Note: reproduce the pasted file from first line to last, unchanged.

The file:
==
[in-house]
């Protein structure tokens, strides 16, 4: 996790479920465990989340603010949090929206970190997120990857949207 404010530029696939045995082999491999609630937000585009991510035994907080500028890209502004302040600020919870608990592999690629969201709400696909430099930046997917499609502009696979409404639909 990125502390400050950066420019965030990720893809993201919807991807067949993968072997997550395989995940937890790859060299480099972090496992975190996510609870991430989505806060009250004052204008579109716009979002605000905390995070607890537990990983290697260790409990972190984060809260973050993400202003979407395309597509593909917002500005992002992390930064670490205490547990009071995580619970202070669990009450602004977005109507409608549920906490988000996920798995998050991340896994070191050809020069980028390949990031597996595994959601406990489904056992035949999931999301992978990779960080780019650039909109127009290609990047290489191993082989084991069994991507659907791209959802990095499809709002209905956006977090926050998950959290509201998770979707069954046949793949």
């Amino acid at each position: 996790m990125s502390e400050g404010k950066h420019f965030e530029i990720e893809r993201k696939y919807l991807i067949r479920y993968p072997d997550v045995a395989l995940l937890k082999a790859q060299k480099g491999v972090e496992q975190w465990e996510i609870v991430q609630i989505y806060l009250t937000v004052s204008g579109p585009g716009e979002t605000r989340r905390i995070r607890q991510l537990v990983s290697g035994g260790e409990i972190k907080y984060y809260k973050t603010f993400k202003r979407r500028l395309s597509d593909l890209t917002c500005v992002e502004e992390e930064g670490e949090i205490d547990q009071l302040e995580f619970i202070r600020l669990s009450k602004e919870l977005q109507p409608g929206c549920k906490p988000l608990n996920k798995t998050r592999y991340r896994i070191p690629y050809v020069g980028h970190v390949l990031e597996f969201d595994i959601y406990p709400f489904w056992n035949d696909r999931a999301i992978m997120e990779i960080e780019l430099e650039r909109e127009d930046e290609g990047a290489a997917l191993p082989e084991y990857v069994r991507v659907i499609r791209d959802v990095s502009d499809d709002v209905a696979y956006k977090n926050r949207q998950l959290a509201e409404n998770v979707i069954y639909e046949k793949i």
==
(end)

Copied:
[in-house]
């Protein structure tokens, strides 16, 4: 996790479920465990989340603010949090929206970190997120990857949207 404010530029696939045995082999491999609630937000585009991510035994907080500028890209502004302040600020919870608990592999690629969201709400696909430099930046997917499609502009696979409404639909 990125502390400050950066420019965030990720893809993201919807991807067949993968072997997550395989995940937890790859060299480099972090496992975190996510609870991430989505806060009250004052204008579109716009979002605000905390995070607890537990990983290697260790409990972190984060809260973050993400202003979407395309597509593909917002500005992002992390930064670490205490547990009071995580619970202070669990009450602004977005109507409608549920906490988000996920798995998050991340896994070191050809020069980028390949990031597996595994959601406990489904056992035949999931999301992978990779960080780019650039909109127009290609990047290489191993082989084991069994991507659907791209959802990095499809709002209905956006977090926050998950959290509201998770979707069954046949793949």
């Amino acid at each position: 996790m990125s502390e400050g404010k950066h420019f965030e530029i990720e893809r993201k696939y919807l991807i067949r479920y993968p072997d997550v045995a395989l995940l937890k082999a790859q060299k480099g491999v972090e496992q975190w465990e996510i609870v991430q609630i989505y806060l009250t937000v004052s204008g579109p585009g716009e979002t605000r989340r905390i995070r607890q991510l537990v990983s290697g035994g260790e409990i972190k907080y984060y809260k973050t603010f993400k202003r979407r500028l395309s597509d593909l890209t917002c500005v992002e502004e992390e930064g670490e949090i205490d547990q009071l302040e995580f619970i202070r600020l669990s009450k602004e919870l977005q109507p409608g929206c549920k906490p988000l608990n996920k798995t998050r592999y991340r896994i070191p690629y050809v020069g980028h970190v390949l990031e597996f969201d595994i959601y406990p709400f489904w056992n035949d696909r999931a999301i992978m997120e990779i960080e780019l430099e650039r909109e127009d930046e290609g990047a290489a997917l191993p082989e084991y990857v069994r991507v659907i499609r791209d959802v990095s502009d499809d709002v209905a696979y956006k977090n926050r949207q998950l959290a509201e409404n998770v979707i069954y639909e046949k793949i």